The big losers in this are the dps specs of these classes: SPriests will not abolish disease in form anymore, dps shamans lose their cleansing totems, and paladin tanks and rets cannot dispel magic anymore. The key message is that they want to move dispelling firmly in the provision of healers. No more yelling at the mages or the boomkins in Archimonde because they are not decursing fast enough. No more asking your Enhancement Shaman to drop Cleansing Totem in Pit of Saron to take care of Blight in the famous pre-tunnel packs. Except that it seems like dps (and tanks) will still have some dispelling abilities: the blue post mentions non-healing paladins losing magic, but that suggests they keep diseases and poisons, somehow; mages can still remove curses, as can boomkins and ferals (but maybe not in form?).
So, how do I feel about this? Mixed feelings I guess. Nothing much will change in 25-man: the assumption will still be that you can dispell all debuffs, because six healers will grant you that unless you take people of 1-2 classes only (and even then, with some difficulty you can get away with it). For 10-man, I guess the developers can now be sure that you will be able to dispel defensively, but nothing else – before, nothing was sure. So this will make it easier to design encounters, and will save us from the “oh no, we have no decurser, cannot do Yogg-Saron” syndrome.
All the same, this is increasing the activity load on healers: we cannot rely on dps to help us, for the most part (or tanks – thanks Lyshai for spoiling me rotten!). While more activity for us healers is good (I like the challenge, especially when I’m firmly in my confort zone of priest healing), I suspect that also may mean toning down the craziness level of some encounters: if you’re dispelling, you cannot be expected to heal at the same time. I guess this is one change I would like to see in action, and until then I am unfazed by it. What slightly irks me, though, is that the change seems to be encouraging the dps tunnel vision of “let’s ignore what’s happening to the rest of the raid”. Although I often failed at it, it was easy to see the good dps who could push high numbers while keeping the debuff situation of their raidmates under control, and throwing around the occasional abolish, cure, decurse or dispel. I don’t want to be the Grumpy Old Man decrying the good times of yore, but yeah, it feels a bit like that.I am however willing to give Blizzard credit, and see where they are going with this change.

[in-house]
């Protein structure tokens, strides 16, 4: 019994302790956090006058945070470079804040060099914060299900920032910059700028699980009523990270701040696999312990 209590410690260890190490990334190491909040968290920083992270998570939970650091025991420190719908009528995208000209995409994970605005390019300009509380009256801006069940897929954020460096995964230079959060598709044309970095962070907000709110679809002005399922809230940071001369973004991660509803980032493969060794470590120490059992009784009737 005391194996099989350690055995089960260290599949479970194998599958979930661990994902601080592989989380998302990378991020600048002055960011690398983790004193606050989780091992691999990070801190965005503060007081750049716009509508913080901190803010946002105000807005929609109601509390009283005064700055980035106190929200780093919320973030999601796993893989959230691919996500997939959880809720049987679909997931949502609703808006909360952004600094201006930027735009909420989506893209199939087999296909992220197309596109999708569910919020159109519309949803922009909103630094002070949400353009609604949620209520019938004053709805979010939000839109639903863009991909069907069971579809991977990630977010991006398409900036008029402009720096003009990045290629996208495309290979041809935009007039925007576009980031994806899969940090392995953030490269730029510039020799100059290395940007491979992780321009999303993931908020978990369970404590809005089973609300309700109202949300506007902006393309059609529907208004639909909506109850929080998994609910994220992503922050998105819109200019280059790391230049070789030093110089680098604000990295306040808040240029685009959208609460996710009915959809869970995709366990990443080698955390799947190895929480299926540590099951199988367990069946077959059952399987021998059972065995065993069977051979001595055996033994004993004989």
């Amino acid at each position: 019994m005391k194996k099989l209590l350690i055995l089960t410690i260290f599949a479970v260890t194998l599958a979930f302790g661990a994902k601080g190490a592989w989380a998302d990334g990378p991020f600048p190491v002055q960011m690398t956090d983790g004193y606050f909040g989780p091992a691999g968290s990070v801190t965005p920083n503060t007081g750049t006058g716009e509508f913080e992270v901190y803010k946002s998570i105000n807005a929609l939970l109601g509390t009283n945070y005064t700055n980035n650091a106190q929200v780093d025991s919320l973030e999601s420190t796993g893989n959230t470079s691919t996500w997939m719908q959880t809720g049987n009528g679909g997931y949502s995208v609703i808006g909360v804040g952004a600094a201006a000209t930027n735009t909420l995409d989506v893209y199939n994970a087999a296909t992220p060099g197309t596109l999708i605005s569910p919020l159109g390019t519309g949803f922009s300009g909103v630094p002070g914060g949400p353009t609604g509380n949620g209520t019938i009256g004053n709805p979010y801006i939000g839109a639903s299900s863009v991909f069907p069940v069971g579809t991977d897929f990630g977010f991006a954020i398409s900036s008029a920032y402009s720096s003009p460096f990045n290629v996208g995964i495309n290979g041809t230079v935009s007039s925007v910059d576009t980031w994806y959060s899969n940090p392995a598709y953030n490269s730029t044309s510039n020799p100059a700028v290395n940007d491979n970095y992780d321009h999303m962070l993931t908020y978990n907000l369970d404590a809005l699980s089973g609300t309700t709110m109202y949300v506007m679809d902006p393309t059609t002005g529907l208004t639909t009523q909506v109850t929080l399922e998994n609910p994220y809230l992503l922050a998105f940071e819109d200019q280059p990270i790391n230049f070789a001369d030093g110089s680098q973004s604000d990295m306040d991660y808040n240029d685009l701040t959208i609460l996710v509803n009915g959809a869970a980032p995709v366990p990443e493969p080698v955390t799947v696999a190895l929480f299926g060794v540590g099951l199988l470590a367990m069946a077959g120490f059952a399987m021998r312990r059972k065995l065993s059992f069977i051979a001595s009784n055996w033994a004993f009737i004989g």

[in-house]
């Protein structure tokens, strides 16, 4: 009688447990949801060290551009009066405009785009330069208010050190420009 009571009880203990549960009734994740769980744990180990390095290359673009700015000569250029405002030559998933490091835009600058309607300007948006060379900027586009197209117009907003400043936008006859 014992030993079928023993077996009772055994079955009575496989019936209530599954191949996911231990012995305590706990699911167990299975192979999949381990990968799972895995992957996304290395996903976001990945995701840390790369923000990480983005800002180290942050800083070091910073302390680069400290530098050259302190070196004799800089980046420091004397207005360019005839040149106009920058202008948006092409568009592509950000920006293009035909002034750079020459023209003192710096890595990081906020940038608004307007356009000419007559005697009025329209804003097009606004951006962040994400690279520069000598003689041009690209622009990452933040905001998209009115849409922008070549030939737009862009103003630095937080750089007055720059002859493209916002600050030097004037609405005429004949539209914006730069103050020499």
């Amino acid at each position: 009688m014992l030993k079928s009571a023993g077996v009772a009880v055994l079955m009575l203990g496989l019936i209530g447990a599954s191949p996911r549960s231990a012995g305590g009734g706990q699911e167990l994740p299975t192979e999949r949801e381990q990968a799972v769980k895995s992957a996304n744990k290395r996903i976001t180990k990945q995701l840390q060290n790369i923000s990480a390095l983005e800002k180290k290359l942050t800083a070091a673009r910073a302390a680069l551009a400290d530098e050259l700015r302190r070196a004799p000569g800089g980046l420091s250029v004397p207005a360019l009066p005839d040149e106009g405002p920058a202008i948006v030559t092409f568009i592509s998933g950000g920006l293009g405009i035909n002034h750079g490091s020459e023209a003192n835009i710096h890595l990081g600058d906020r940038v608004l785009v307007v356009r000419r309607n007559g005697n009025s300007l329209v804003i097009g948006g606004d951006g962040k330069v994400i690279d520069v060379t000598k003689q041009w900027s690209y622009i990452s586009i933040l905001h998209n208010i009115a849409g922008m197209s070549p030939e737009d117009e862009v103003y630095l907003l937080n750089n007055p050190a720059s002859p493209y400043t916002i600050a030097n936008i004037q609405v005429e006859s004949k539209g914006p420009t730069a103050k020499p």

As I said, the announcement of specific class changes will appear over the course of this week (except for paladins, who get to wait until the 16th – didn’t paladins get their Wrath information last too?). We do, however, have some generic posts about what they want healing to be.
Mana will be a scarce resource again. They want healers to actually decide what heal to use carefully, with the possibility of running out of mana if they keep spamming expensive heals. Also, gone is the five second rule – regeneration will automatically change depending on whether you’re in combat or not. Finally, mp5 gear is gone, and spirit will be the regeneration stat (which would suggest moving away from the current spirit and int complicated relation).
Each class will get a “baseline heal”, something they can spam with relative abandon. We will also get a fast heal, and a big heal – these two will cost more mana, and thus will need to be used sparingly.
This is the basic information we have so far – and I have to admit, I like it. I always liked having to manage mana in addition to heal, and the current model of “just spam your biggest heal or the tank will die” doesn’t really mesh that well with my playstyle (even on my paladin or druid, I’m far below the number in hps I should be pushing – I’m just not much of a spammer). Switching to “strategic healing” (what spell is the most appropriate for this situation?) rather than “spam healing” (OMGHEALOMGHEALOMGHEAL) is definitely a welcome change.